However, any criminal information that is deemed confidential, even those that include non-conviction details can only be accessed by law enforcement or to a person who is requesting the details of their own record.

Both the FBI CHRI and New Hampshire’s CHRI can be statutorily required in some circumstances. These types of examples would include:

  • Healthcare
  • Employment Purposes
  • Professional Licensing

Note: Criminal records for convictions that have been obtained are considered to be official documents and are stored according to New Hampshire’s laws.

Annulments

The New Hampshire law (RSA 651:5) can enable specific convictions and criminal arrests to be removed from both the state and FBI criminal history records. In order to start this process, you will need to file a ‘Petition to Annul’ within the court of jurisdiction.

The annulment process has required fees that must be paid:

  • Court Filing Fee – $100.00
  • Department of Corrections Parole and Probation Report Fee – $100.00
  • State Police Administrative Fee – $100.00

These fees must be paid from the removal of any annulled CHRI from both the state and FBI criminal history records.

If you have any questions about obtaining an annulment, you can call (603) 223-3867 and then select option three when prompted.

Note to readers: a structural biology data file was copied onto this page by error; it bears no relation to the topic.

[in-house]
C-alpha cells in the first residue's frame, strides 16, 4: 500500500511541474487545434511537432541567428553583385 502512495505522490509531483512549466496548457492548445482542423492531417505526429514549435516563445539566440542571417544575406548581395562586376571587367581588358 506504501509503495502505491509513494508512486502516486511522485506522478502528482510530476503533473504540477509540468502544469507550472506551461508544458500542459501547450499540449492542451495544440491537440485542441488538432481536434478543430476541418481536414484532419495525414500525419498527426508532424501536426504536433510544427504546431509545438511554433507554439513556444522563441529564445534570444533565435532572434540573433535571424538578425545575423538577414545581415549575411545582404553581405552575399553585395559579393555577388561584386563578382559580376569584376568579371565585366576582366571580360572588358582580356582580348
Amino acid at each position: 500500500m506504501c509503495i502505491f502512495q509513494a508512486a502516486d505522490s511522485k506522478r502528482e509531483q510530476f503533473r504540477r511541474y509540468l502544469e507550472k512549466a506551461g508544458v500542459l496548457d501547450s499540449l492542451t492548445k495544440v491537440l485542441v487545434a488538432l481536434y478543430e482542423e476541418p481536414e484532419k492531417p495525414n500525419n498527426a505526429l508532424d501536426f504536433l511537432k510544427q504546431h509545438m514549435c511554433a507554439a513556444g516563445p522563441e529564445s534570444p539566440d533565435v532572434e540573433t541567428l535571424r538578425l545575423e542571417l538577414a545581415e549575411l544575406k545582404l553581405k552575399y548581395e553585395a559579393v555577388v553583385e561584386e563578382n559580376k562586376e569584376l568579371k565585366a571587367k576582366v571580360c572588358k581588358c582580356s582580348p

Obsolete Information

New Hampshire statutes (§359-B:5) for obsolete information prevent consumer reporting agencies from reporting any records of arrests or convictions older than seven years.

What do Employment Background Checks Include in New Hampshire?

Depending on what type of employment you are applying for or if the background check is being done as a pre-screening for a loan application, what shows up will vary based on what was requested. Employers are restricted when asking about a candidate’s criminal convictions.

Most employers are seeking to find information that either confirms or discredit’s an applicant’s application details. They will want to know if the potential employee is honest and can be trusted. So they often perform background checks on the following: